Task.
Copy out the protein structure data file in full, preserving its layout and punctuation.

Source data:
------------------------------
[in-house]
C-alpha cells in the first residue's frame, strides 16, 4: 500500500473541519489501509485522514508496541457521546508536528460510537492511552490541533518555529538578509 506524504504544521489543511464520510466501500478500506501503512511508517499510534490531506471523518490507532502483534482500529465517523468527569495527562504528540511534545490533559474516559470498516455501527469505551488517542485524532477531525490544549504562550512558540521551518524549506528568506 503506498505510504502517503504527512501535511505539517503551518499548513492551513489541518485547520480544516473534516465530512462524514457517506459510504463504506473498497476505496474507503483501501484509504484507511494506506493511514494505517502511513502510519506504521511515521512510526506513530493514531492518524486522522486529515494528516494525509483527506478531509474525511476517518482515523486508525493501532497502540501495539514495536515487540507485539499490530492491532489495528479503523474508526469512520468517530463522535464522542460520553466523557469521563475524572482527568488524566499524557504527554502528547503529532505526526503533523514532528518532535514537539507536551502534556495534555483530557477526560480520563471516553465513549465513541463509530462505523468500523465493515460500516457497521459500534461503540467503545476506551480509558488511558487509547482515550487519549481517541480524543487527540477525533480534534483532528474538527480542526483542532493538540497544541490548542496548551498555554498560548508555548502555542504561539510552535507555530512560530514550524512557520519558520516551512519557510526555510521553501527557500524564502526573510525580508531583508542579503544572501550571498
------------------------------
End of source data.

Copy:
[in-house]
C-alpha cells in the first residue's frame, strides 16, 4: 500500500473541519489501509485522514508496541457521546508536528460510537492511552490541533518555529538578509 506524504504544521489543511464520510466501500478500506501503512511508517499510534490531506471523518490507532502483534482500529465517523468527569495527562504528540511534545490533559474516559470498516455501527469505551488517542485524532477531525490544549504562550512558540521551518524549506528568506 503506498505510504502517503504527512501535511505539517503551518499548513492551513489541518485547520480544516473534516465530512462524514457517506459510504463504506473498497476505496474507503483501501484509504484507511494506506493511514494505517502511513502510519506504521511515521512510526506513530493514531492518524486522522486529515494528516494525509483527506478531509474525511476517518482515523486508525493501532497502540501495539514495536515487540507485539499490530492491532489495528479503523474508526469512520468517530463522535464522542460520553466523557469521563475524572482527568488524566499524557504527554502528547503529532505526526503533523514532528518532535514537539507536551502534556495534555483530557477526560480520563471516553465513549465513541463509530462505523468500523465493515460500516457497521459500534461503540467503545476506551480509558488511558487509547482515550487519549481517541480524543487527540477525533480534534483532528474538527480542526483542532493538540497544541490548542496548551498555554498560548508555548502555542504561539510552535507555530512560530514550524512557520519558520516551512519557510526555510521553501527557500524564502526573510525580508531583508542579503544572501550571498